The formal dining room has a fireplace, oak floor and French doors leading to the conservatory.
The couple has held family events, receptions for up to 100 people and charity fundraisers with the dining room at the centre, says Mr. Tkach.
“Our annual Christmas dinners have been quite legendary,” he says.
The kitchen was renovated by a previous owner with face-framed cabinets painted white, glass doors, a built-in pantry and marble countertops. The terracotta tile floor is laid in a herringbone pattern.
The family room at the rear includes a breakfast area for casual dining and a wall of French doors overlooking the patio.
“There are windows on all four sides of the house, which is hard to come by,” says Mr. Tkach.
The interior is also illuminated by the light that streams through the staircase open to three levels.
Throughout the house, the couple upgraded the plumbing, electrical and heating and cooling systems but they kept the layout largely intact.
Their aim was to maintain the original vision of Mr. Smith and the principles he adhered to.
“The house inspired us,” says Mr. Tkach.
On the second floor, a library has wall-to-wall bookshelves and cabinets, a recessed area for a desk and a fireplace with a surround of arts and crafts tiles.
Mr. Tkach says previous owners combined two smaller bedrooms to create a larger one at the rear. The couple has turned the space into a luxurious primary suite with a bedroom and separate sitting area with a gas fireplace.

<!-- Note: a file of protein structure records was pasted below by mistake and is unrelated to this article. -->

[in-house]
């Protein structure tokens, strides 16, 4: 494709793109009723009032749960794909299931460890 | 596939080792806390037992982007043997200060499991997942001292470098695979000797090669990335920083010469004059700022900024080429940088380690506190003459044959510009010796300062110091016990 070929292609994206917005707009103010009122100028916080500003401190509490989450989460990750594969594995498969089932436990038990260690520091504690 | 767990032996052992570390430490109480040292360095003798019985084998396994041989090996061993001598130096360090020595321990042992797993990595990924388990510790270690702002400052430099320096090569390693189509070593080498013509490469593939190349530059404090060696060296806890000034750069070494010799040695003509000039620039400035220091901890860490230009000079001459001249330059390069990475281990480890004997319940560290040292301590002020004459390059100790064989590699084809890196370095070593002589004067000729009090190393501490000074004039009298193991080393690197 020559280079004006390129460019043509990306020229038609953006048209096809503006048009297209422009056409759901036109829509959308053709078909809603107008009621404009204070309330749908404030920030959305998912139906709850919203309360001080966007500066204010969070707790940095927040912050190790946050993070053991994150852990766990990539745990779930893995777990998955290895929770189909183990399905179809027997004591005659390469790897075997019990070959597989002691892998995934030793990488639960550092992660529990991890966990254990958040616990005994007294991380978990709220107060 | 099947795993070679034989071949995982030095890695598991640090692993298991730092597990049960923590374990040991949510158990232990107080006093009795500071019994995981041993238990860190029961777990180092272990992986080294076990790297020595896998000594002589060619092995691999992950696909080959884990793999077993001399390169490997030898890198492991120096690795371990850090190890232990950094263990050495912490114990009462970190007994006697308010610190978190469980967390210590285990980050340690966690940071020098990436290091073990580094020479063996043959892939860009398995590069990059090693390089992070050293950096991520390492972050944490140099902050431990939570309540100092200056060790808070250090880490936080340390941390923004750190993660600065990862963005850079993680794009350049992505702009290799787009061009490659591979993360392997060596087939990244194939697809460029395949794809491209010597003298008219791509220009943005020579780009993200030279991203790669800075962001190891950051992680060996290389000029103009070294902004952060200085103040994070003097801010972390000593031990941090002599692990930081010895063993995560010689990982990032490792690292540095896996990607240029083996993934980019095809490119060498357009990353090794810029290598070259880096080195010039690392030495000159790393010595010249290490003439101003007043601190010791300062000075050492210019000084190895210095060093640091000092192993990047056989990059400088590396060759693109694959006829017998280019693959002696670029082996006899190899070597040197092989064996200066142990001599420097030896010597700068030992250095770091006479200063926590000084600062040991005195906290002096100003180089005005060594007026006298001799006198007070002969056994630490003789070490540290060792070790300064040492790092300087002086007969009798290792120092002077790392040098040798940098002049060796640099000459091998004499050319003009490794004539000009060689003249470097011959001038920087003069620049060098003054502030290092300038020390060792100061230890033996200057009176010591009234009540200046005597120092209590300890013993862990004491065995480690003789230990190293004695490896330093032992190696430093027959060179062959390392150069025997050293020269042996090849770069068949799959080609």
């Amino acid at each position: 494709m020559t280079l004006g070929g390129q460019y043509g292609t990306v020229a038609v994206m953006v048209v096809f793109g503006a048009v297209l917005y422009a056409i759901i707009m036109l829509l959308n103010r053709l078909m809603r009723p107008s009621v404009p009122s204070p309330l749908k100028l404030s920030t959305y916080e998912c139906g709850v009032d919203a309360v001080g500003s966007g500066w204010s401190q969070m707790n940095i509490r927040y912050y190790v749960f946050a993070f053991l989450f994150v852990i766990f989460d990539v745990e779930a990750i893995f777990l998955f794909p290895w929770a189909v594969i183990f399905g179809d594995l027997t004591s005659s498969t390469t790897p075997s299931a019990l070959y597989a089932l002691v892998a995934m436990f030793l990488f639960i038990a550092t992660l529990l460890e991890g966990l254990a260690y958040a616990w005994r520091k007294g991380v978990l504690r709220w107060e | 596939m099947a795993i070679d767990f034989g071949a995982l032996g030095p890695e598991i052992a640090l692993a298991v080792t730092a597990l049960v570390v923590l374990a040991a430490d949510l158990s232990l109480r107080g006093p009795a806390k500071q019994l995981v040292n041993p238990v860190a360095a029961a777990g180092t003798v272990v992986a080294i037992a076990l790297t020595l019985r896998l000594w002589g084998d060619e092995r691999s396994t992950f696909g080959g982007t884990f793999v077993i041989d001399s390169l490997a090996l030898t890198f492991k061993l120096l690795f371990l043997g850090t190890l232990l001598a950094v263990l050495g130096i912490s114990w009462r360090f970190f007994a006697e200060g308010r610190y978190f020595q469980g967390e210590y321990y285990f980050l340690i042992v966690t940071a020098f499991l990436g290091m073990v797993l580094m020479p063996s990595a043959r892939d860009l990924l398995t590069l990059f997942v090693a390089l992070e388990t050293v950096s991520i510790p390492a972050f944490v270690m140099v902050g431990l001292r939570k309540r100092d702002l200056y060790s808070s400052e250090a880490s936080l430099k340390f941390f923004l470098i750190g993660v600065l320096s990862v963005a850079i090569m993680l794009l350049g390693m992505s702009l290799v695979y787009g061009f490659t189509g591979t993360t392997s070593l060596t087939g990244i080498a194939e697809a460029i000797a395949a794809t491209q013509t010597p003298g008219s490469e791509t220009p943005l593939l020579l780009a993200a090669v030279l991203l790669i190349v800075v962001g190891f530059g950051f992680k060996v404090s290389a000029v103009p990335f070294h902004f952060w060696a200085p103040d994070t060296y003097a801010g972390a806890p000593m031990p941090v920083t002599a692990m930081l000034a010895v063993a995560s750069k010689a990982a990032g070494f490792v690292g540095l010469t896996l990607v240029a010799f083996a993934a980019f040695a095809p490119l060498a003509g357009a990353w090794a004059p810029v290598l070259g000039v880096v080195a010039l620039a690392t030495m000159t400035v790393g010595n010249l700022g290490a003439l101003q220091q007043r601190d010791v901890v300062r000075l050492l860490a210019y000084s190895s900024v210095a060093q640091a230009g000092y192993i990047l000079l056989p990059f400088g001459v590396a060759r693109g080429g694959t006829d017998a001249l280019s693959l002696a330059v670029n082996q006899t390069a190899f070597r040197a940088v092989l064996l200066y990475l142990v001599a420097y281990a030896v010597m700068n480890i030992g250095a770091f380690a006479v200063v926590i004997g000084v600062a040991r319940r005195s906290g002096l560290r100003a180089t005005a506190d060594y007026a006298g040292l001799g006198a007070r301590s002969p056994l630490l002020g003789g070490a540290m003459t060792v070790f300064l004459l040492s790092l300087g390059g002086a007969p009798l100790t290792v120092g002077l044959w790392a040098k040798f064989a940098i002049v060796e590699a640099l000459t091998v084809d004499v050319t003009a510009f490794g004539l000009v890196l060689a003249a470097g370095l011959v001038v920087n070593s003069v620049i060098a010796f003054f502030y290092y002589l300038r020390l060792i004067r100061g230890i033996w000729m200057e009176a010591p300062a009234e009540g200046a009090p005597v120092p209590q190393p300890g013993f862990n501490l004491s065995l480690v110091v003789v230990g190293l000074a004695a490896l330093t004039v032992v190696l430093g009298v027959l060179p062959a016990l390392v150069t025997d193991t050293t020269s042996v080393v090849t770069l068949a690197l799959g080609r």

There’s an ensuite bathroom with a stand-alone oval bathtub and a glass-enclosed shower and a walk-in closet with built-in cabinets.
The bedroom has a French door opening to a secluded balcony in the treetops.
“It’s just so nice to sit up here because it’s private, but it’s right in the city,” Mr. Tkach says.
A second bedroom is currently used as a study and television room, and there’s a large family bathroom.
The third floor, with two bedrooms and a renovated bathroom, was taken over by the couple’s sons as they were growing up.
The lower level has a recreation room, a sauna and a large laundry room.
The enclosed backyard has been landscaped with mature evergreen and deciduous trees and garden beds.
“It’s like being on a small country estate because of the size of the property,” Mr. Tkach says.
Mr. Tkach, who spent much of his career on Bay Street, says Avenue Road provided a quick route to the financial district.
He points out that the home is close to many highly ranked private and public schools, with Upper Canada College, Brown Junior Public School, The Bishop Strachan School and Forest Hill Junior and Senior Public School all close by.
The restaurants and shops of Yorkville and St. Clair Avenue are within an easy stroll, he adds.
The best feature
The Tkachs restored the conservatory and its original wood-framed windows, transom and skylight.
“During COVID-19 we discovered it was quite nice for a 5 o’clock glass of wine,” says Mr. Tkach.
When the couple entertains, they often have the bar set up in the glass-enclosed room, which is set just off the dining room.
“Nobody wants to leave the conservatory,” says Mr. Tkach.